K3s is a highly available, certified Kubernetes distribution designed for production workloads in unattended, resource-constrained, remote locations or inside IoT appliances.
K3s is packaged as a single <40MB binary that reduces the dependencies and steps needed to install, run and auto-update a production Kubernetes cluster.
Both ARM64 and ARMv7 are supported with binaries and multi-arch images are available for both. K3s works great from something as small as a Raspberry Pi to an AWS a1.4xlarge 32GiB server. Click for more details.
I tested this setup with my old RP3s. If you have unused RP's, you can try them too. If not, here is the shopping list;
- At least 2 of Raspberry Pi 2B/3B/3B+/4 (RP-4: https://amzn.to/3oWSruA / RP-3: https://amzn.to/365K1Zp)
- Sandisk Ultra 64GB MicroSDXC card: https://amzn.to/389iqZL
- I preferred to connect with 8 port switch for the low latency. https://amzn.to/2IpOZZ8
- Power adapter 5V 2.5A https://amzn.to/35ZIROQ or multi-adapter https://amzn.to/32dx6mQ
- Cat7 cable https://amzn.to/2TZIazq
- Cluster case (Optional) https://amzn.to/3mSXw5p
Flashing the OS
There are many options when you want to flash OS to a USB drive. In this setup, I preferred Raspberry Pi Imager. Download the latest version of Raspberry Pi Imager and install it.
First is first, don't forget to format your sd card. Open Raspberry Pi Imager and choose the Raspbian lite from the list presented and click ‘WRITE’ to begin writing data to the SD card.
After the flashing, add a text file named "ssh" in the boot partition.
sudo touch /Volumes/boot/ssh
Setup of the Raspberry Pi
To connect to RP;
When asked to enter a password, type "raspberry". (RP default password).
To config our RP;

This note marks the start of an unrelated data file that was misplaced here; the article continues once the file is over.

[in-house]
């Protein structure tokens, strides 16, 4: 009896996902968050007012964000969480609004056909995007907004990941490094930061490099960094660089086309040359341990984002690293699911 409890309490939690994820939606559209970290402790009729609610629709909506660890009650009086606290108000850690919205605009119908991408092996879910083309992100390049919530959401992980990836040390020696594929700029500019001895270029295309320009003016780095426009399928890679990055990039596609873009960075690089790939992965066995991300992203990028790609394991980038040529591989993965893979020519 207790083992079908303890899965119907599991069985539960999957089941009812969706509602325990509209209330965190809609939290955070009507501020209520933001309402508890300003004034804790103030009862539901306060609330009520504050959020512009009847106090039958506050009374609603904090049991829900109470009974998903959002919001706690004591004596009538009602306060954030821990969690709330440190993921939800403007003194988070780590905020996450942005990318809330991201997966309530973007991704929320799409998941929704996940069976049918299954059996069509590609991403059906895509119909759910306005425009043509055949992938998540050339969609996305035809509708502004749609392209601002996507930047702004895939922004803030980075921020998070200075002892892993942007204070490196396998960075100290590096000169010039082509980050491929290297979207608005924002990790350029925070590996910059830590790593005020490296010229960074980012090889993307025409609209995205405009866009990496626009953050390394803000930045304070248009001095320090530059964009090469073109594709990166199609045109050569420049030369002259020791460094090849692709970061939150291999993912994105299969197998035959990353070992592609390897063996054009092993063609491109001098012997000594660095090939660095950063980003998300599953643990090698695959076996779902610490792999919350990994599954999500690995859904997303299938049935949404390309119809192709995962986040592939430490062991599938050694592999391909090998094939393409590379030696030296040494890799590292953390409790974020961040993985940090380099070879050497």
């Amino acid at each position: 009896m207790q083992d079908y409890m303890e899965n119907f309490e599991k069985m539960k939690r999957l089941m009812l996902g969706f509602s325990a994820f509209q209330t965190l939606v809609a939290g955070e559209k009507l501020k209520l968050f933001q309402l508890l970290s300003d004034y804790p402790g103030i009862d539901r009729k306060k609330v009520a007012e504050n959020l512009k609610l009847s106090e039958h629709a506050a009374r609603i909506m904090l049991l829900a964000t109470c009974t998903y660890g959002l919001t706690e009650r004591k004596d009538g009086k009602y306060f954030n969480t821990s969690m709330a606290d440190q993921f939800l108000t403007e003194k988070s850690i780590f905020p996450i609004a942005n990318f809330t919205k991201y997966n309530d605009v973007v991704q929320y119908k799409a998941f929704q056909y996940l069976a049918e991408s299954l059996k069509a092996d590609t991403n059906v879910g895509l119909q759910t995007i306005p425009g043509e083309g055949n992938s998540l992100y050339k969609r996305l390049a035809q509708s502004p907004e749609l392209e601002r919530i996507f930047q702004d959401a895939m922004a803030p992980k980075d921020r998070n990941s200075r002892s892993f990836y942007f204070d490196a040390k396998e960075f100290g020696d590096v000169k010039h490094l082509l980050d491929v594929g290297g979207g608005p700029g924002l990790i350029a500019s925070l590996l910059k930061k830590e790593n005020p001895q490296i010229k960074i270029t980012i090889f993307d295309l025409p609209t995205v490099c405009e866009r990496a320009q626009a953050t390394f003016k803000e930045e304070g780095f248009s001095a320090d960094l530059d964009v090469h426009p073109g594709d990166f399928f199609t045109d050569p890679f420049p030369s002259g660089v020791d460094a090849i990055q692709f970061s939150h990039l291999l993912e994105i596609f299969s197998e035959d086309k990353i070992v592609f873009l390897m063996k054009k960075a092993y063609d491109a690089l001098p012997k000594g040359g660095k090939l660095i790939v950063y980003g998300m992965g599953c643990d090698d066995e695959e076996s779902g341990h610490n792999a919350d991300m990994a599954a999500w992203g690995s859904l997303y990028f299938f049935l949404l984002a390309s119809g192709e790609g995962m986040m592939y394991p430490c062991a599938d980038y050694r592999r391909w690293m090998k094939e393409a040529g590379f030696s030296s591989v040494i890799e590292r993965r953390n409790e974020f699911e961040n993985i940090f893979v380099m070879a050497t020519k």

At this point, you need to decide how you connect your cluster/nodes after installation. Password or SSH key? I'll go with a password but I strongly recommend using SSH.
After changing the default password, you may want need to change the hostname and IP addresses. To assign a static IP address to RP, we need to edit dhcpcd.conf file;
sudo nano /etc/dhcpcd.conf
Enabling Container Feature
To enable this feature, you need to edit the cmdline.txt file with your favourite editor.
sudo nano /boot/cmdline.txt
Add this line to the top.
cgroup_enable=cpuset cgroup_memory=1 cgroup_enable=memory
After this step, you need to apply the same changes to the other RPs.
All we need is 1 line script.
curl -sfL https://get.k3s.io | sh -
To check the current k3s service status;
sudo systemctl status k3s
In order the connect worker nodes to the master, we need a token. To get to the token;
sudo cat /var/lib/rancher/k3s/server/node-token
Don't forget to save your token in a safe place, we'll use it later.
Finally, run this snippet to connect your worker node to the master node;
- masternode: your master node IP address.
- token: previously grabbed the token
sudo curl -sfL https://get.k3s.io | K3S_URL=”https://masternode:6443” K3S_TOKEN=token sh -
To check nodes;
sudo k3s kubectl get nodes
We completed K3s cluster installation on RP's. Feel free to discover your newly created homemade K3s cluster.
Here is my cluster's final picture;